How to Save $15,000 Per Year by Fixing How your Business Pays You

Sep 07, 2023

One key area that every business owner should pay close attention to is taxes. The way you handle payroll and your family's involvement in your business can significantly impact your tax bill. 

Why It All Matters
Let's start by understanding why all of this matters. As a small business owner, you're not just responsible for your company's success but also for managing your finances efficiently. Taxes can take a significant chunk out of your earnings, and if you're not careful, you might end up paying more than necessary.

For many small business owners, self-employment tax can be a significant burden. It covers Social Security and Medicare taxes, which are typically withheld by employers for their employees. However, when you're both the boss and the employee, you're on the hook for both portions. Understanding how to optimize your payroll and family's involvement can help you minimize these taxes and potentially save thousands of dollars each year.

Paying Yourself
Paying yourself as a business owner can be tricky. Some entrepreneurs make the mistake of taking too much or too little from their business accounts. Both scenarios can have adverse tax implications. For example, taking too much can lead to higher self-employment tax, while taking too little might not reflect your actual earnings. The general rule is to pay yourself 1/3 of your profit. 

Paying Family Members

Many small business owners involve their family members in their enterprises. While this can be a fantastic way to keep the business in the family, it's important to note that paying your spouse is typically not recommended.

However, there are still opportunities to leverage the tax advantages of family involvement. For instance, paying your children can help you shift income to lower tax brackets.

Paying Kids
Paying your minor children can be a tax-saving strategy. It's essential to keep their earnings below the standard deduction to avoid income tax. One option is to invest their earnings in a Roth IRA, setting them up for a secure financial future.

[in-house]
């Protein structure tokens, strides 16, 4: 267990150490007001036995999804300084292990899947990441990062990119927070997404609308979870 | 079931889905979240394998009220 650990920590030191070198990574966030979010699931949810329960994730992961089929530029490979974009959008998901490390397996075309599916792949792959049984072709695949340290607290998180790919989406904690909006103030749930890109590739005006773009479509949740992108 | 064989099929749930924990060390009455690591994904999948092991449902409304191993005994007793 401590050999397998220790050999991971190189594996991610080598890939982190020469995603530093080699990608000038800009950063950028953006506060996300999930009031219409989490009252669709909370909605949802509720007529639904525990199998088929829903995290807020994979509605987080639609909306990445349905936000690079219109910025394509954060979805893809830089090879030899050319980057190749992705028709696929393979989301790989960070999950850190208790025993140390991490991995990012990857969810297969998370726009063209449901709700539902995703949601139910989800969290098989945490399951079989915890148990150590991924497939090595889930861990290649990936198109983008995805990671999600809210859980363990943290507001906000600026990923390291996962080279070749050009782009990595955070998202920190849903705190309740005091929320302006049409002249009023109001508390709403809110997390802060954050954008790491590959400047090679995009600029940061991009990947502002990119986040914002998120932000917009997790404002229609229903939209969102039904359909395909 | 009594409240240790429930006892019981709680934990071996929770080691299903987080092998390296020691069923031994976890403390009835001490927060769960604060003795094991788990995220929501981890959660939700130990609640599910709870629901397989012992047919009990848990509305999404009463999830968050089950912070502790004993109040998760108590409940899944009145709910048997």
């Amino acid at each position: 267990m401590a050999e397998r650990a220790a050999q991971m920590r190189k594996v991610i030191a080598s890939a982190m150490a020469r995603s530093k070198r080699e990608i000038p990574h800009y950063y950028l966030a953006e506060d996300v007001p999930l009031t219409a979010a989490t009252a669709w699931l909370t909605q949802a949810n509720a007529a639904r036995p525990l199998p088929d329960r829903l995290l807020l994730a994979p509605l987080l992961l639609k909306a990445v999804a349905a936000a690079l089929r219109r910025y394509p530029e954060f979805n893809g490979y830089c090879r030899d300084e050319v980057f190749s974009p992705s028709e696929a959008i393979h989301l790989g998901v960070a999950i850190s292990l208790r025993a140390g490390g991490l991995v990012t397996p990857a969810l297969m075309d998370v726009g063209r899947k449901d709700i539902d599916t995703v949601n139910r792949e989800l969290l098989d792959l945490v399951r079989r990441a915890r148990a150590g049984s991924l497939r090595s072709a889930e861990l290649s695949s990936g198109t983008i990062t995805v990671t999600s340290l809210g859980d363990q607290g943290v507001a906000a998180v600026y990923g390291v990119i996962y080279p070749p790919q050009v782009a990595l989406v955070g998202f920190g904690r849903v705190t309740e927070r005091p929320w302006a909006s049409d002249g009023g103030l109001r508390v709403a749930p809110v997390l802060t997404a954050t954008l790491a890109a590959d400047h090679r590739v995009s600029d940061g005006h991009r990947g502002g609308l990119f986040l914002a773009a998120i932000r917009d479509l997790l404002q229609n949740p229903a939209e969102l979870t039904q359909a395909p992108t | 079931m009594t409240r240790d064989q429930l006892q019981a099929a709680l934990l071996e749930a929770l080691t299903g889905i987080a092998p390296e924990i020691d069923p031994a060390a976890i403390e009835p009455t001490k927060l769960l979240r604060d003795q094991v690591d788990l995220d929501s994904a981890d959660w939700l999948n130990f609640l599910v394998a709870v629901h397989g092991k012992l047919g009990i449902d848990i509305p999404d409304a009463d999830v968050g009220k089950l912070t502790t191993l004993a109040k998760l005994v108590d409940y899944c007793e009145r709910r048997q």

This approach allows you to reduce your taxable income while teaching your children valuable financial lessons. Just remember to follow the rules and keep everything above board.

Payroll for Small Businesses
Choosing the right entity structure for your small business can significantly impact your payroll strategy. Common structures include LLCs, S Corporations, and partnerships. Among these, S Corporations are often favored for their flexibility and tax advantages.

In S Corporations, you can split your income into two components: salary and distributions. The 1/3 rule can help determine your reasonable compensation. By adhering to this rule and paying yourself a reasonable salary, you can minimize self-employment tax while still enjoying the benefits of your business's profits.

Setting It Up Legitimately
Now that you understand the importance of payroll and family involvement in your small business, it's time to set things up legitimately. Start by obtaining an Employer ID Number (EIN) from the IRS. This unique identifier will be essential for tax reporting.

For seamless payroll management, consider using a service like Gusto. It simplifies the process, automates tax filings, and ensures compliance with federal and state regulations.

Don't forget to check your state's specific requirements and accounts, as regulations can vary widely. Staying informed and organized will help you navigate the complexities of small business taxes with confidence.

Maximizing tax savings for small business owners isn't about cutting corners or bending the rules; it's about making informed decisions within the framework of the law. By understanding the nuances of payroll, family involvement, and tax strategies, you can keep more of your hard-earned money and invest it where it matters most – in the growth and success of your business. Remember, proper planning and compliance are your allies on the journey to financial success as a small business owner.

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